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Title: Iterative Local Model Selection for tracking and mapping
Author: Segal, Aleksandr V.
ISNI:       0000 0004 5923 3263
Awarding Body: University of Oxford
Current Institution: University of Oxford
Date of Award: 2014
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The past decade has seen great progress in research on large scale mapping and perception in static environments. Real world perception requires handling uncertain situations with multiple possible interpretations: e.g. changing appearances, dynamic objects, and varying motion models. These aspects of perception have been largely avoided through the use of heuristics and preprocessing. This thesis is motivated by the challenge of including discrete reasoning directly into the estimation process. We approach the problem by using Conditional Linear Gaussian Networks (CLGNs) as a generalization of least-squares estimation which allows the inclusion of discrete model selection variables. CLGNs are a powerful framework for modeling sparse multi-modal inference problems, but are difficult to solve efficiently. We propose the Iterative Local Model Selection (ILMS) algorithm as a general approximation strategy specifically geared towards the large scale problems encountered in tracking and mapping. Chapter 4 introduces the ILMS algorithm and compares its performance to traditional approximate inference techniques for Switching Linear Dynamical Systems (SLDSs). These evaluations validate the characteristics of the algorithm which make it particularly attractive for applications in robot perception. Chief among these is reliability of convergence, consistent performance, and a reasonable trade off between accuracy and efficiency. In Chapter 5, we show how the data association problem in multi-target tracking can be formulated as an SLDS and effectively solved using ILMS. The SLDS formulation allows the addition of additional discrete variables which model outliers and clutter in the scene. Evaluations on standard pedestrian tracking sequences demonstrates performance competitive with the state of the art. Chapter 6 applies the ILMS algorithm to robust pose graph estimation. A non-linear CLGN is constructed by introducing outlier indicator variables for all loop closures. The standard Gauss-Newton optimization algorithm is modified to use ILMS as an inference algorithm in between linearizations. Experiments demonstrate a large improvement over state-of-the-art robust techniques. The ILMS strategy presented in this thesis is simple and general, but still works surprisingly well. We argue that these properties are encouraging for wider applicability to problems in robot perception.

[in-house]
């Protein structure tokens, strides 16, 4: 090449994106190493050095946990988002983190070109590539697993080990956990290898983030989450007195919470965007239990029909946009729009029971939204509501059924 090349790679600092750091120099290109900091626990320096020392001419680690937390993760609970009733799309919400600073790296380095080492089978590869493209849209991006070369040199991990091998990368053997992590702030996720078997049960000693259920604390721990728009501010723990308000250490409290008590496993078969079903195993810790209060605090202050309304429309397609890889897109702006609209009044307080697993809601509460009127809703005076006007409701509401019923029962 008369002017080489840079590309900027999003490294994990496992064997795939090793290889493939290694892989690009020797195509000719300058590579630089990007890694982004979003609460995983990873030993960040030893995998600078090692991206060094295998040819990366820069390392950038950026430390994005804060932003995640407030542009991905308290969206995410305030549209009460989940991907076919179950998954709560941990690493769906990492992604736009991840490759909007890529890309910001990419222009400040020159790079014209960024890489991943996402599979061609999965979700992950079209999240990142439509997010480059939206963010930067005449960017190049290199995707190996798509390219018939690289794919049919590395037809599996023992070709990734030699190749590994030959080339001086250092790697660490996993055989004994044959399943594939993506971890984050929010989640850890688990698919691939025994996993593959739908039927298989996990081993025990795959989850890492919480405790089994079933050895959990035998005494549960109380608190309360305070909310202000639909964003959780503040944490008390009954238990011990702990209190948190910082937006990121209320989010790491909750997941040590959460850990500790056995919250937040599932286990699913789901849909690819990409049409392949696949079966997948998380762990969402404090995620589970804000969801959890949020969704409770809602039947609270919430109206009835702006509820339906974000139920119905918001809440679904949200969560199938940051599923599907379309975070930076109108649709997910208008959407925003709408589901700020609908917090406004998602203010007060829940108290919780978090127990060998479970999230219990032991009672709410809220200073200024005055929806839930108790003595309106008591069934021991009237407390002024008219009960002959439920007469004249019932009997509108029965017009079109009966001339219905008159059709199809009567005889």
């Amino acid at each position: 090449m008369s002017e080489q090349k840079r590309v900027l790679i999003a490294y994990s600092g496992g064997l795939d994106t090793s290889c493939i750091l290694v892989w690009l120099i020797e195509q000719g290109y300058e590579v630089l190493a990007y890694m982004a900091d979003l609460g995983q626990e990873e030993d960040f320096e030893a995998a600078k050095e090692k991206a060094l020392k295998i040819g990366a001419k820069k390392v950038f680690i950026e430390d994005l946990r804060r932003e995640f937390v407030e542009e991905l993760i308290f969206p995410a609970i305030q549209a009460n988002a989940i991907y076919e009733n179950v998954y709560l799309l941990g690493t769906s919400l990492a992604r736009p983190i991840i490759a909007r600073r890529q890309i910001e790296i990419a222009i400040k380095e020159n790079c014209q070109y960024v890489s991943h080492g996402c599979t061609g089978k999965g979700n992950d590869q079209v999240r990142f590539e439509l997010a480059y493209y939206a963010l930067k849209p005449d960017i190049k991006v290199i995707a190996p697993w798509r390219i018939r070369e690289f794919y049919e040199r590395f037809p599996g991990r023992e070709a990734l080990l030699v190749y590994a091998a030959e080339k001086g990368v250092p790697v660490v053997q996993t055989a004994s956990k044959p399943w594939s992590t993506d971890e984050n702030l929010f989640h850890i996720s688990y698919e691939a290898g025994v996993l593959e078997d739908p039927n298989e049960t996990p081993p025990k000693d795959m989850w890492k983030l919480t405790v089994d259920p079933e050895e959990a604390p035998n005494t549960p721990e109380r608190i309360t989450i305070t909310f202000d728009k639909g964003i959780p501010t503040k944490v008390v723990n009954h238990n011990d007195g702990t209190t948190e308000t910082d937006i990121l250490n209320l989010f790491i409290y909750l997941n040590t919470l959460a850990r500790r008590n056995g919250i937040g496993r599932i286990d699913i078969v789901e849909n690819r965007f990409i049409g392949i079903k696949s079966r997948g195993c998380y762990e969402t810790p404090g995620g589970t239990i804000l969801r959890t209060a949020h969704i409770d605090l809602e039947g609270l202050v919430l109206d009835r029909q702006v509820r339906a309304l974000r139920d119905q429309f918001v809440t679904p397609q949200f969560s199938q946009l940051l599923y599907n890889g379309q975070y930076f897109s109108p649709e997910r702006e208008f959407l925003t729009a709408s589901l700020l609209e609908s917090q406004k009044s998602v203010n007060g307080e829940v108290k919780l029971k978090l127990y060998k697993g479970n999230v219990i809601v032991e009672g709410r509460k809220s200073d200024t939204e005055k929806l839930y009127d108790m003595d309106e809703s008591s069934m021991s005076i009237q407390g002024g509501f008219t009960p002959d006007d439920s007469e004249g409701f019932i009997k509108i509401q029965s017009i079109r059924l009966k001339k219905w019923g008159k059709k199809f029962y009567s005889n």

Supervisor: Reid, Ian ; Murphy, David Sponsor: Engineering and Physical Sciences Research Council
Qualification Name: Thesis (Ph.D.) Qualification Level: Doctoral
EThOS ID:  DOI: Not available
Keywords: Computer science (mathematics) ; Probability theory and stochastic processes ; Artificial Intelligence ; Pattern recognition (statistics) ; Probability ; Stochastic processes ; Applications and algorithms ; Information engineering ; Image understanding ; Robotics ; Sensors ; Vehicle guidance (information eng) ; tracking ; mapping ; computer vision ; inference ; data association ; slds ; slam